Tuesday, May 8, 2007
Picking stocks in today's market environment is a lot like deciding what to eat in a Mongolian restaurant. There's plenty to choose from, but there's a little picture of a chili pepper next to just about everything on the menu.
This is one hot market.
The Dow is up 24 out of the last 27 trading days. Every day, lots of stocks are gapping up 10% or more in reaction to earnings or takeover news. And everyone is looking for the next hot tip.
The problem, of course, is that too large a serving of spicy Mongolian beef can lead to a nasty case of heartburn.
I was reminded of this before the market opened last Friday as I watched the CNBC ticker tape run across the bottom of my television screen. Yahoo was up 5. Reuters gained 15. Crocs rallied 11. And on and on and on.
And then I opened an e-mail from a longtime friend...
"Help!" it started out, "I need to get into this market. I'm sitting on a 30% cash position and I have to put it to work. I'm tired of watching everyone else make money and I need a hot stock tip. Any ideas?"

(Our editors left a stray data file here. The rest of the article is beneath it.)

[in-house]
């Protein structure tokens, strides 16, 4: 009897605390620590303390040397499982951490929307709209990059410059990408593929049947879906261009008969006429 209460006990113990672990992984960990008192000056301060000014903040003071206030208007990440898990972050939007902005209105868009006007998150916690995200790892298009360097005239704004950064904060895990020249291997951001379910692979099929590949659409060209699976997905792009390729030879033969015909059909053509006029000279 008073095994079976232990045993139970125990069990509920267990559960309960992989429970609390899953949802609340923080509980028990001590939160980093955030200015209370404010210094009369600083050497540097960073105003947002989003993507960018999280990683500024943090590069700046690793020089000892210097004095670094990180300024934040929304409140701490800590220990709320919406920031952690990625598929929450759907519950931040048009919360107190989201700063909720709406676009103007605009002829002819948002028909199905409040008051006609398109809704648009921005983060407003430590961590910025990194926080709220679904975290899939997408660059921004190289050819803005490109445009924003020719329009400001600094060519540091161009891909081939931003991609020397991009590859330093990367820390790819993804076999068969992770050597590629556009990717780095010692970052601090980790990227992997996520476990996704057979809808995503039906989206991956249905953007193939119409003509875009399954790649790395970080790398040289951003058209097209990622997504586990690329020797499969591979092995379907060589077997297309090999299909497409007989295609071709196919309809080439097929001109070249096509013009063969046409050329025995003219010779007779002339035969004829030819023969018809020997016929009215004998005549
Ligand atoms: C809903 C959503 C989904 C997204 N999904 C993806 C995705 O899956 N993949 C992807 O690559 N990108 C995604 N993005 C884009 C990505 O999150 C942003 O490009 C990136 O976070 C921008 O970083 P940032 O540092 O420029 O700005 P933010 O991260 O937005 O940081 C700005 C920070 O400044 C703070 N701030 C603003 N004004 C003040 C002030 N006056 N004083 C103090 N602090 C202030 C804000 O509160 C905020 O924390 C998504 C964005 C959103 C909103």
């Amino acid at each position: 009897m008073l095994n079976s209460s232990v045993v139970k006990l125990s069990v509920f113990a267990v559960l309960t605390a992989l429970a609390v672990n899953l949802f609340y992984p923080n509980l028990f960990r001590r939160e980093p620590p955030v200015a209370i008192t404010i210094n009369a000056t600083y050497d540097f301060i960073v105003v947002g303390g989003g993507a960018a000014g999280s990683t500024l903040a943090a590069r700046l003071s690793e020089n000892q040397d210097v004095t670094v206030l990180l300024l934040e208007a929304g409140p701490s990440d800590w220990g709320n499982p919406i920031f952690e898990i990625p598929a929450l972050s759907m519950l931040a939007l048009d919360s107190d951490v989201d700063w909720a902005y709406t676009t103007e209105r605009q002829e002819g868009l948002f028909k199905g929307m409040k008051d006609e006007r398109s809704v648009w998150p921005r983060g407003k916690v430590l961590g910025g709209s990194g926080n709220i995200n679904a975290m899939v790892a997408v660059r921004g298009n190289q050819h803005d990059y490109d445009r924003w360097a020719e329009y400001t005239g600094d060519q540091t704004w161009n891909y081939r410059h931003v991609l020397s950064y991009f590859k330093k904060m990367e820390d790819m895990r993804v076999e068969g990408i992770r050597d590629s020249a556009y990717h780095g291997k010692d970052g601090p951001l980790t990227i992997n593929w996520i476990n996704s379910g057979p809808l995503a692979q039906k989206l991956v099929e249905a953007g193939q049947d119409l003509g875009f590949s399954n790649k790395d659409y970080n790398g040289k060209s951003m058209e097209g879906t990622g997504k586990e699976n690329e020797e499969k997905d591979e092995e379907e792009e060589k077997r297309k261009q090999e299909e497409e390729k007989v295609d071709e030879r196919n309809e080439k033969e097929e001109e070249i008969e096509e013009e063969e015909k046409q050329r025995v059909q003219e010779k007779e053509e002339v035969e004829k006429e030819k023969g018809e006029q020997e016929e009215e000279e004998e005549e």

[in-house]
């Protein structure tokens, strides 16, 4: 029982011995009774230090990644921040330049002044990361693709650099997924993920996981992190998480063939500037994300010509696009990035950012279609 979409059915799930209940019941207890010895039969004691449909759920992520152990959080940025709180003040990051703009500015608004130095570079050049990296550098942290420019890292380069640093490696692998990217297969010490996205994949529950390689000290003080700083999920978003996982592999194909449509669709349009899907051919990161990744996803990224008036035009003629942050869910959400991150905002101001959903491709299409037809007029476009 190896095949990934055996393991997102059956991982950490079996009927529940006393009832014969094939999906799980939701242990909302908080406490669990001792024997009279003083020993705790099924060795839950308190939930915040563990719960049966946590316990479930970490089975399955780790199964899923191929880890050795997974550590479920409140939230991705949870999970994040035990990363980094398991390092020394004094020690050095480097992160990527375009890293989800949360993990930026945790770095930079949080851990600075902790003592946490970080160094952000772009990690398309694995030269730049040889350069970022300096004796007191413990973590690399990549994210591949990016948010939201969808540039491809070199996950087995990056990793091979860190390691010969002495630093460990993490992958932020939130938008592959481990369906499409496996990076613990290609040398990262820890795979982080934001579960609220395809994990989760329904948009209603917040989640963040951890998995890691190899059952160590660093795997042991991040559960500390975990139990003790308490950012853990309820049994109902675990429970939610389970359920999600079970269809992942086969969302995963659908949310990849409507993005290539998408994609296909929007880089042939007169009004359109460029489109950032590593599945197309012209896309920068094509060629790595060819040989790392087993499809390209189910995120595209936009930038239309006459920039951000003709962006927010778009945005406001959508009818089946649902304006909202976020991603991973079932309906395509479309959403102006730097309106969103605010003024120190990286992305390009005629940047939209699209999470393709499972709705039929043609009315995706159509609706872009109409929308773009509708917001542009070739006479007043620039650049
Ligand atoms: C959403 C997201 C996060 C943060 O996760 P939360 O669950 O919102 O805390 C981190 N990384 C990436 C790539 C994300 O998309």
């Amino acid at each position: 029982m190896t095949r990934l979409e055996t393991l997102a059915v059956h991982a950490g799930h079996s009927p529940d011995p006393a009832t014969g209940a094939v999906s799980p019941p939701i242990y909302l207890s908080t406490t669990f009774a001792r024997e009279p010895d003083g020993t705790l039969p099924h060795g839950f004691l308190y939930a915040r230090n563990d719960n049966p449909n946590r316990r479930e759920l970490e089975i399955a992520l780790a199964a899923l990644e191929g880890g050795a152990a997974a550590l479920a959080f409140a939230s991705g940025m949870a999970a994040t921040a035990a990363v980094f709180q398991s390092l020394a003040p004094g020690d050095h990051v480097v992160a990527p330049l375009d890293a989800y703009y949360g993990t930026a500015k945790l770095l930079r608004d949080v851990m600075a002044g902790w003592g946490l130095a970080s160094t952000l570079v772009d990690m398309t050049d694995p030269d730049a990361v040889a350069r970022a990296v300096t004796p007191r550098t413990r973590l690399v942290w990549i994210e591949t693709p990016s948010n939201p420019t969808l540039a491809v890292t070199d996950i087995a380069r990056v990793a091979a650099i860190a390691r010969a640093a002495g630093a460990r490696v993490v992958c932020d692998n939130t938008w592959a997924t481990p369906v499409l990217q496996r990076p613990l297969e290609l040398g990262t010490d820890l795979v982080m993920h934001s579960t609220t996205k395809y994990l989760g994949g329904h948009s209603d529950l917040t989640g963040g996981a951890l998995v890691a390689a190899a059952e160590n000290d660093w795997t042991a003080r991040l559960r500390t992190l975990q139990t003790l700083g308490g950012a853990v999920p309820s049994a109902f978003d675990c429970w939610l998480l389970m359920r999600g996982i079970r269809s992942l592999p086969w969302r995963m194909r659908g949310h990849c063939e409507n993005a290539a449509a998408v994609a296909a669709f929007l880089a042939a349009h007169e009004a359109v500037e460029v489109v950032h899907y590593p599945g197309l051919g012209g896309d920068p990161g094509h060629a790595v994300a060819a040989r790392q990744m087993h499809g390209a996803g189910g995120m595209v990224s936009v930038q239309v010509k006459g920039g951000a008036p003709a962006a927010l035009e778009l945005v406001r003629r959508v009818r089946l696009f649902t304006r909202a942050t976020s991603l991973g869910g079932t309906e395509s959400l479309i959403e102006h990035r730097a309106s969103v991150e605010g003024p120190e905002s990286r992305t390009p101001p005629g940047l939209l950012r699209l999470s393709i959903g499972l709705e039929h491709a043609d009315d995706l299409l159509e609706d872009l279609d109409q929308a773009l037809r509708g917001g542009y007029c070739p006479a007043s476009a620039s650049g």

My friend is 68 years old. He's retired and he already has 70% of his nest egg invested in the stock market. But that's not enough for him. He sees other people making money every day and he's frustrated that he's not maximizing his returns.
It's his focus on return that makes me worry. With the stock market making all-time highs daily, the return will take care of itself. My friend ought to be focused on risk.
But it never seems to work that way, does it? Investors listen to the daily market reports, see the stocks moving higher, and feel like they're missing out if they're not fully invested. So they crack open the piggy bank and throw every last dime into the stock market at precisely the time they ought to be taking some money out.
Admittedly, it's hard to sell stocks when other people are rushing to buy. It's like listening to everyone rave about the spicy dishes on the menu and then ordering from the "heart healthy" section.
I told my friend that I see the potential downside right now as much more than the potential upside… to sit tight and wait for a bit of a pullback before putting real money into the market. He probably didn't understand my reasons for that advice.
And diners often don't understand the downside of a spicy meal.
Well, until the next morning, that is.
Best regards and good trading,
Big Pharma ETF at new high... up 20% in the past year.
Diversified miners Anglo American, Freeport McMoRan, and BHP Billiton continue to set all-time highs.
Computer giants Apple and Hewlett-Packard at new highs.